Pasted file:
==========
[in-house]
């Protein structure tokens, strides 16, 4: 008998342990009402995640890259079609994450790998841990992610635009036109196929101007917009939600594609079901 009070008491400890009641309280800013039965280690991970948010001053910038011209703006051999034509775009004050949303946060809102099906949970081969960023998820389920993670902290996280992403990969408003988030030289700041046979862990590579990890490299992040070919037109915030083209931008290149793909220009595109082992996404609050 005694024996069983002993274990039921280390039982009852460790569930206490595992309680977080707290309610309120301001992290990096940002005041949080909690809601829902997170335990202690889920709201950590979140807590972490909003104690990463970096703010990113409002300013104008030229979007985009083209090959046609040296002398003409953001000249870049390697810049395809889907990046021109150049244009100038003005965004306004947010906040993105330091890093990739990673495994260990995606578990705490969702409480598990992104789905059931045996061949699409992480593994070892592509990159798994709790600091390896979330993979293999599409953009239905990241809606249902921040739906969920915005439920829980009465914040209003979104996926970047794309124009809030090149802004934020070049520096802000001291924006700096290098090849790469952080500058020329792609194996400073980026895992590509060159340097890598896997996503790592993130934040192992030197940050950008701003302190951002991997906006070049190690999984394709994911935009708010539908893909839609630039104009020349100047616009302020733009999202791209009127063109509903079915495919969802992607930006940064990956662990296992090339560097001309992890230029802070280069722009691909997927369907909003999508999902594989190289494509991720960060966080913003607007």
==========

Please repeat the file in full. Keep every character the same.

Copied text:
[in-house]
């Protein structure tokens, strides 16, 4: 008998342990009402995640890259079609994450790998841990992610635009036109196929101007917009939600594609079901 009070008491400890009641309280800013039965280690991970948010001053910038011209703006051999034509775009004050949303946060809102099906949970081969960023998820389920993670902290996280992403990969408003988030030289700041046979862990590579990890490299992040070919037109915030083209931008290149793909220009595109082992996404609050 005694024996069983002993274990039921280390039982009852460790569930206490595992309680977080707290309610309120301001992290990096940002005041949080909690809601829902997170335990202690889920709201950590979140807590972490909003104690990463970096703010990113409002300013104008030229979007985009083209090959046609040296002398003409953001000249870049390697810049395809889907990046021109150049244009100038003005965004306004947010906040993105330091890093990739990673495994260990995606578990705490969702409480598990992104789905059931045996061949699409992480593994070892592509990159798994709790600091390896979330993979293999599409953009239905990241809606249902921040739906969920915005439920829980009465914040209003979104996926970047794309124009809030090149802004934020070049520096802000001291924006700096290098090849790469952080500058020329792609194996400073980026895992590509060159340097890598896997996503790592993130934040192992030197940050950008701003302190951002991997906006070049190690999984394709994911935009708010539908893909839609630039104009020349100047616009302020733009999202791209009127063109509903079915495919969802992607930006940064990956662990296992090339560097001309992890230029802070280069722009691909997927369907909003999508999902594989190289494509991720960060966080913003607007």